GeoLog

EGU Twitter Journal Club 5 — Policy briefing: Water resource resilience

It’s time for the fifth edition of the EGU’s Twitter Journal Club, our interactive online discussion about a timely scientific article. If you have not yet taken part in one of these discussions, read more about it in our introductory post and make sure to participate when we meet online next week! 

This time, we will be discussing the recent peer-reviewed policy briefing Water Resource Resilience, produced by the UK Parliamentary Office of Science & Technology (POST).

The discussion will take place on Twitter next Thursday 15 November at 14:00 CET, and you can take part by following the EGU’s Twitter account (@EuroGeosciences) and using the hashtag #egutjc5 on your tweets. Please email the EGU’s Science Communications Fellow Edvard Glücksman if you have any further questions.

Happy reading!

The availability of water resources is fundamental for society and economic activities. (Photo: Edvard Glücksman)

Water Resource Resilience

Published 17 September 2012 | POST notes POST PN 419

Summary. The availability of water resources is fundamental for society and economic activities. This POSTnote describes the reasons for uncertainties in water resource availability for future supply and demand and possible responses to managing these risks in the medium term.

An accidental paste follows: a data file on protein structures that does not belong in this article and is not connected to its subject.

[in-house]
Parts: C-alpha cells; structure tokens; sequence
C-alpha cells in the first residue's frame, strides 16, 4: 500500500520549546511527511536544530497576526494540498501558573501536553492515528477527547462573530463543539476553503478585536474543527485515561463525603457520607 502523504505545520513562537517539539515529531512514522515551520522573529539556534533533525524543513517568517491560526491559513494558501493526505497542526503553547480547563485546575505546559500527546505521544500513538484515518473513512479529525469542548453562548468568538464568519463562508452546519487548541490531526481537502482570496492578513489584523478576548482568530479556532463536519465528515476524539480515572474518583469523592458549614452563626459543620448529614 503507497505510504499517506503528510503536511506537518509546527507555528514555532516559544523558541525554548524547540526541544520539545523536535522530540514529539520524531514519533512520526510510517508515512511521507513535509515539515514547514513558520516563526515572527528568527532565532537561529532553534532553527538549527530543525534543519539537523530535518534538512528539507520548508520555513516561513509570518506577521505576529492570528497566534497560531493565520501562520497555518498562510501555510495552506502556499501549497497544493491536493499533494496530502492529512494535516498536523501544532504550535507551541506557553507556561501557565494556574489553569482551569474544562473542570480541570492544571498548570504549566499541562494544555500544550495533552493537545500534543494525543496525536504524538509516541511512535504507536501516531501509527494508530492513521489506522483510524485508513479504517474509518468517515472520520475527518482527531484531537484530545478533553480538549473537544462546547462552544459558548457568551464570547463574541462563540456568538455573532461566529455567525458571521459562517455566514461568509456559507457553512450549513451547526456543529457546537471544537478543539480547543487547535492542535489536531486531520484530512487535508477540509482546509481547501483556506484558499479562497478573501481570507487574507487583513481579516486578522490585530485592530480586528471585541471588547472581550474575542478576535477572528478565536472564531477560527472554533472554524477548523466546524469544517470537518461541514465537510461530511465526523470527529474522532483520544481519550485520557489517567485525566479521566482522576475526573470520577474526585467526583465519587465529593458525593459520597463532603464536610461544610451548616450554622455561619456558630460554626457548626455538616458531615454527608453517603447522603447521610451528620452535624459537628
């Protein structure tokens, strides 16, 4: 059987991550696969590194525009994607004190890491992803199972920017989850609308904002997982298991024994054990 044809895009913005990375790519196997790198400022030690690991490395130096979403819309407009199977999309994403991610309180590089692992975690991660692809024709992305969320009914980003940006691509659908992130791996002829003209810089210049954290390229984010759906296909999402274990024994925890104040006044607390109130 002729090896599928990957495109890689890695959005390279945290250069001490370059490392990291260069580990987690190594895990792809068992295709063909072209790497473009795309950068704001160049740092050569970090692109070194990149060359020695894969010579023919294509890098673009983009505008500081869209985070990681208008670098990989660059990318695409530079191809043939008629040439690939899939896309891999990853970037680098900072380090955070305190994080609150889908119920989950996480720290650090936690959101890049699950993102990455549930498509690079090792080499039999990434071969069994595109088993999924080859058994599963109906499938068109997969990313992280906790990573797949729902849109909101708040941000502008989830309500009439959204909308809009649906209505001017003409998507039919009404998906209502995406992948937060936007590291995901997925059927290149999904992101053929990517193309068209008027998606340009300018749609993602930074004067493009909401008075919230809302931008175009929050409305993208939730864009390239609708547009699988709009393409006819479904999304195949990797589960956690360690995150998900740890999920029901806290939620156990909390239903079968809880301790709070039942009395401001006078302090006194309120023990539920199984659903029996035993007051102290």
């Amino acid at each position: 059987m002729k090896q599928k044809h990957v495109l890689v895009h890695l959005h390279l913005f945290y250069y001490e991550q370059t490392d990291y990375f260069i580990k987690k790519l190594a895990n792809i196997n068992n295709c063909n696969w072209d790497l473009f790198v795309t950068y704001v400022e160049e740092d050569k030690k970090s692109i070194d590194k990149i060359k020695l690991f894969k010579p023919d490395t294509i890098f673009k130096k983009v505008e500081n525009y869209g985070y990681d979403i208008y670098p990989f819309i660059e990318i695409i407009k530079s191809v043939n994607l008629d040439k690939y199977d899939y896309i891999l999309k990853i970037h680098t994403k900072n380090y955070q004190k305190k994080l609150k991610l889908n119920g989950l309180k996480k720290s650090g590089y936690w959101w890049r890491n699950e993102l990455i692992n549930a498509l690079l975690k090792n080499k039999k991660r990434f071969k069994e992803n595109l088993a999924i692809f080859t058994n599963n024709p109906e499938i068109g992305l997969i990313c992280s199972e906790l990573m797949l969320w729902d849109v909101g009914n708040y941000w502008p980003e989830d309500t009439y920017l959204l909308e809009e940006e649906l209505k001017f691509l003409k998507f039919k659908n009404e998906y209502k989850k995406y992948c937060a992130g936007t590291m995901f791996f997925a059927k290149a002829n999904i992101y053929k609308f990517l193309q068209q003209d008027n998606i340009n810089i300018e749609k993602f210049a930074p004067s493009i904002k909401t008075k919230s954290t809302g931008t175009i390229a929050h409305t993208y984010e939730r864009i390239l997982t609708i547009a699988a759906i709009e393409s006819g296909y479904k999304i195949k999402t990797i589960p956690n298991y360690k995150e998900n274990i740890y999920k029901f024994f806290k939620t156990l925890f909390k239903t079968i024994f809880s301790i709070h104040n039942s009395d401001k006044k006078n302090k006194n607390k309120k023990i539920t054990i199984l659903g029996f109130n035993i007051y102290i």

Questions to think about:

1. How would you summarise this briefing in a tweet?

2. How does the framework presented here apply internationally, particularly in other European countries?

3. Why are Environmental Flow Indicators (EFIs) important?

4. What would you add to this paper, if given an extra two pages of space?

 

Bárbara Ferreira is the Media and Communications Manager of the European Geosciences Union. She is responsible for the Union's communication activities, from coordinating the EGU newsletter to members and overseeing the blogging and social media activities of the organisation, to publishing press releases for journalists and organising press conferences. She has a PhD in astrophysics from the University of Cambridge.

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